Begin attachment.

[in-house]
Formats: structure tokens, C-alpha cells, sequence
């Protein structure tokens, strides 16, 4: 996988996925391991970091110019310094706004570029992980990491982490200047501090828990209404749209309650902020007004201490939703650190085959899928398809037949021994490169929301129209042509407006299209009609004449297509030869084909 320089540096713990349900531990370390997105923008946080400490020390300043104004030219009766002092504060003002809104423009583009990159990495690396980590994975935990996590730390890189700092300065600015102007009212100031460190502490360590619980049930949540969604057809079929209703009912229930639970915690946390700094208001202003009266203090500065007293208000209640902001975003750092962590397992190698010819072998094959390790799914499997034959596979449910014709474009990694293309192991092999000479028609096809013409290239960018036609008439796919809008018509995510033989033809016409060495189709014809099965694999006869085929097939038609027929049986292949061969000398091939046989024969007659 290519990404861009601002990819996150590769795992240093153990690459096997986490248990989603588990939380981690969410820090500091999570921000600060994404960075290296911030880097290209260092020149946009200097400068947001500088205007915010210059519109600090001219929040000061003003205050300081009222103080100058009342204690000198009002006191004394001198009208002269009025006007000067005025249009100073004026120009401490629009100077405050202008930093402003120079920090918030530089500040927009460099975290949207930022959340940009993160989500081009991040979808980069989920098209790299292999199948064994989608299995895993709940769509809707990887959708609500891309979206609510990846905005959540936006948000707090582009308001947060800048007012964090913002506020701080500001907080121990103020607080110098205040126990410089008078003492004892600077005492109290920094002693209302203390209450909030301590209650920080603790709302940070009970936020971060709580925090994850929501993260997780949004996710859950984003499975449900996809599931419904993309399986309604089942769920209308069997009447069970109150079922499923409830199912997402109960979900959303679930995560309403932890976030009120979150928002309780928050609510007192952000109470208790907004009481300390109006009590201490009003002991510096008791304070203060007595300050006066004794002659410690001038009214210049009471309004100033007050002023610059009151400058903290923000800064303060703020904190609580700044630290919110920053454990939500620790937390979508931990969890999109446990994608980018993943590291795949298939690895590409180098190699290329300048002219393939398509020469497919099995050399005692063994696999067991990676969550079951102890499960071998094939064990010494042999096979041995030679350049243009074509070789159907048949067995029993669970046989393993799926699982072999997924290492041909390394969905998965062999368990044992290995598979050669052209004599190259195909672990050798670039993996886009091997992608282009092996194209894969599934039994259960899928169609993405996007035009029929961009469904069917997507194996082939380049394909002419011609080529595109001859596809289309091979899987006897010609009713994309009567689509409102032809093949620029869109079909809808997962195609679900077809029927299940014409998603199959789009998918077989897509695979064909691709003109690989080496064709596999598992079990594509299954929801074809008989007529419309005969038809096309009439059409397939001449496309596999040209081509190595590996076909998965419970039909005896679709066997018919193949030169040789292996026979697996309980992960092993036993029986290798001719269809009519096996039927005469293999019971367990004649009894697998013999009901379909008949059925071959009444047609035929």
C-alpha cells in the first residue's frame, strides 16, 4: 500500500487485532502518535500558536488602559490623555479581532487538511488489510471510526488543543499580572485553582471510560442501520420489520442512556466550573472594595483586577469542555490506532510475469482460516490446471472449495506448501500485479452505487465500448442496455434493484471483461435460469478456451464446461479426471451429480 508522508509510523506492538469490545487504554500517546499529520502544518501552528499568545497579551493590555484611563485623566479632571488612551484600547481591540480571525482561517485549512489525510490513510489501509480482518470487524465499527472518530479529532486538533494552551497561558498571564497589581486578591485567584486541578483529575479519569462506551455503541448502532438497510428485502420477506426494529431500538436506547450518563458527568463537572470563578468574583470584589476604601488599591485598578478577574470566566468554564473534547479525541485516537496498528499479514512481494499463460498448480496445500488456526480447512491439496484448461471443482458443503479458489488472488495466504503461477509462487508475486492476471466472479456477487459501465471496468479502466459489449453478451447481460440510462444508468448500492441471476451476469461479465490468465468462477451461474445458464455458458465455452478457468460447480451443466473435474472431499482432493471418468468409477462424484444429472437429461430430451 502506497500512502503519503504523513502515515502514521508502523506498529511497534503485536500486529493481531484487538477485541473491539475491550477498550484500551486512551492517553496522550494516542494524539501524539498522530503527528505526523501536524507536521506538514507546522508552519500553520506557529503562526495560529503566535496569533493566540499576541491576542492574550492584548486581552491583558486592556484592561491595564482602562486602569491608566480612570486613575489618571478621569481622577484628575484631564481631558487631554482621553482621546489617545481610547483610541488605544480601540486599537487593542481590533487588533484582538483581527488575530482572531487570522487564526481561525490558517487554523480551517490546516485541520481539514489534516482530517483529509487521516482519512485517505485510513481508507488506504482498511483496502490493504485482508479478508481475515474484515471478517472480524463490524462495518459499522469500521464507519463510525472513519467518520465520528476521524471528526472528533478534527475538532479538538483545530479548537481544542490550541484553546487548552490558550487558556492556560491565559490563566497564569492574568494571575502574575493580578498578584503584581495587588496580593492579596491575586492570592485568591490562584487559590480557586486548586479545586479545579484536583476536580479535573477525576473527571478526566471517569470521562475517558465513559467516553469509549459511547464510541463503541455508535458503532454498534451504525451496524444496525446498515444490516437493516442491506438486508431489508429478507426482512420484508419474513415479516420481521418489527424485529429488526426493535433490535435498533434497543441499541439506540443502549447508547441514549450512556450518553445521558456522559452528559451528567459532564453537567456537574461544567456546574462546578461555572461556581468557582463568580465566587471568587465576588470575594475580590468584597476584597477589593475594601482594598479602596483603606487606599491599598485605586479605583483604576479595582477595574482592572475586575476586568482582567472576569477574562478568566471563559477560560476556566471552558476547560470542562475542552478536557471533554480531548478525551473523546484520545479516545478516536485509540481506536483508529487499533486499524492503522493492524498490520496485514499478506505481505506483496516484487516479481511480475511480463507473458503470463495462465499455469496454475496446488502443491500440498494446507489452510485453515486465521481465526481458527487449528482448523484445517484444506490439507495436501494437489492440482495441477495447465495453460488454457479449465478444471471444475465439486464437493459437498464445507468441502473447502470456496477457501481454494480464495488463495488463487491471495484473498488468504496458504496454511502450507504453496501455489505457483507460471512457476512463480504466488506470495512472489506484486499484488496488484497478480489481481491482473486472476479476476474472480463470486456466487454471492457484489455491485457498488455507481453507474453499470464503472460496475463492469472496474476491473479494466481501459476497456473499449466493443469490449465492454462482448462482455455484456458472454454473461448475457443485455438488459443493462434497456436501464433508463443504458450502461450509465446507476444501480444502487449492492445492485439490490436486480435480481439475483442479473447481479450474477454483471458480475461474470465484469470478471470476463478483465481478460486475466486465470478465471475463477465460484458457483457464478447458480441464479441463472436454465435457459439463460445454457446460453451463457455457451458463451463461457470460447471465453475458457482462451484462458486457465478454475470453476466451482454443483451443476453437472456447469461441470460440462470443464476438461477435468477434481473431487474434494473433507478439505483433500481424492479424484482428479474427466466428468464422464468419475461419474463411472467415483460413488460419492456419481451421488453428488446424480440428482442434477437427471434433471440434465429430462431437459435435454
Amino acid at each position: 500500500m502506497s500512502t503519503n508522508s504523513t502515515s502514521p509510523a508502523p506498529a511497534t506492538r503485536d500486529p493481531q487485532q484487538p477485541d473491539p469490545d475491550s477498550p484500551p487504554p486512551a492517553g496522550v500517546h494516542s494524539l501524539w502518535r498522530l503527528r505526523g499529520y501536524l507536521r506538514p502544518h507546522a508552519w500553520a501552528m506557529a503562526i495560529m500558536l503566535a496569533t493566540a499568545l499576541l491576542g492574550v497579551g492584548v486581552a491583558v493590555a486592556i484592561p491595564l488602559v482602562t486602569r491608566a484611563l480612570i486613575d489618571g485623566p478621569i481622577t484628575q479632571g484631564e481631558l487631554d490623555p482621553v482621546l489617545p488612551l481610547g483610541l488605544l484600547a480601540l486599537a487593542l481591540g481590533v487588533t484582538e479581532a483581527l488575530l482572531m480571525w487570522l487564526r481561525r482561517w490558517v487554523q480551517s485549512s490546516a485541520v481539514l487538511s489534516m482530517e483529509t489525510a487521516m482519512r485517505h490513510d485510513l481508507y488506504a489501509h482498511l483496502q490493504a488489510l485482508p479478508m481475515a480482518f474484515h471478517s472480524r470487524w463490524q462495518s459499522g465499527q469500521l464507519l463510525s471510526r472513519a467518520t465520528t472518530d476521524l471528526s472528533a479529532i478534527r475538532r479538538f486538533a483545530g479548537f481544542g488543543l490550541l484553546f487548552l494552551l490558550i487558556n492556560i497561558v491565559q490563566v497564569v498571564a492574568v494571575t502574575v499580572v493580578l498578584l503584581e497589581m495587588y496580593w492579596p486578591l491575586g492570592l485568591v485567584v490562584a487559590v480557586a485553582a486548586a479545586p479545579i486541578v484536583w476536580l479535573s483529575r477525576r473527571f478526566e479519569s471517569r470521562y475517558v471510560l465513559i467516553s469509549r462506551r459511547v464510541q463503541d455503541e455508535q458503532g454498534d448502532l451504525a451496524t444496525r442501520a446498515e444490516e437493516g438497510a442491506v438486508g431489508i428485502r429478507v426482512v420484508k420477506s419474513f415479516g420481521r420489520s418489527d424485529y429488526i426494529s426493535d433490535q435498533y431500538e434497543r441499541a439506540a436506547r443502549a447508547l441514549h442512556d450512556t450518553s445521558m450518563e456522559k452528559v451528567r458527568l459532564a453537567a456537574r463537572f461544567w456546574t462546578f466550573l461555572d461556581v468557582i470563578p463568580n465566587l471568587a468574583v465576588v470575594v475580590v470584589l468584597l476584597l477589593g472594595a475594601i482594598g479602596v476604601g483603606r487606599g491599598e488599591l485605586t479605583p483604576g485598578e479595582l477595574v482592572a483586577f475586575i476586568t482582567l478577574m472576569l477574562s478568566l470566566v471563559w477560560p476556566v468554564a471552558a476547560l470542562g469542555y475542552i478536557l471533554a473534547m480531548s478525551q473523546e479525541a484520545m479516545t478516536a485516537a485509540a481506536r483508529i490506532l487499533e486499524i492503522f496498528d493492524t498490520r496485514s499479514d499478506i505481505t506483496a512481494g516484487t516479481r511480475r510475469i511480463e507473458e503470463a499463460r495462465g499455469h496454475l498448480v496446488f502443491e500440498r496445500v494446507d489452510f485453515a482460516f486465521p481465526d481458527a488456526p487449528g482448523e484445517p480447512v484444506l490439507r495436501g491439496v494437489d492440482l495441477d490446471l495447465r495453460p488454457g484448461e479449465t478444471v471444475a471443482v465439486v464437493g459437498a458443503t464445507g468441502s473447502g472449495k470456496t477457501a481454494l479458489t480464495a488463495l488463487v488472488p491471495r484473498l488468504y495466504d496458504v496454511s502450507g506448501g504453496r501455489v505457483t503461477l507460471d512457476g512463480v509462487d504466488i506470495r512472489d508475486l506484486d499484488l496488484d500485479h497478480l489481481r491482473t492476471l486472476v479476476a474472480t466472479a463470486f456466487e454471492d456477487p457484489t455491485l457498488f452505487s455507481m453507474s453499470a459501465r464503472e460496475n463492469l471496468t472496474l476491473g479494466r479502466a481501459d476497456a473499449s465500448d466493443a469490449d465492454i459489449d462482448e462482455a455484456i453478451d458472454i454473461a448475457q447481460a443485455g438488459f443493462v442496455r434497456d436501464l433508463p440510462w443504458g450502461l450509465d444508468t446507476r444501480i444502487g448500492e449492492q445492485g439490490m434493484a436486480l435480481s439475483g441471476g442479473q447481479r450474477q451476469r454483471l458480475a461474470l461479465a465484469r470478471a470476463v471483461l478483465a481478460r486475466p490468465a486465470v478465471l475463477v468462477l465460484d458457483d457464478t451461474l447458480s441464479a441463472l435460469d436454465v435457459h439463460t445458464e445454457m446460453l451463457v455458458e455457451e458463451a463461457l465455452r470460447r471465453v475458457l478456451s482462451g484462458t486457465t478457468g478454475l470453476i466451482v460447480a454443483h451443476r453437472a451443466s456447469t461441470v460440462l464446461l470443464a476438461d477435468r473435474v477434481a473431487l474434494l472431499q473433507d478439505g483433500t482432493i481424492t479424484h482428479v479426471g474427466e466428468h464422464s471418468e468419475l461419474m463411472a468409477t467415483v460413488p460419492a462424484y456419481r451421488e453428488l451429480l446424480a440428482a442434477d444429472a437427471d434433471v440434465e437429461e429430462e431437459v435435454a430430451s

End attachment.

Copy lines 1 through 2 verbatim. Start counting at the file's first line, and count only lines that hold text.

[in-house]
Formats: structure tokens, C-alpha cells, sequence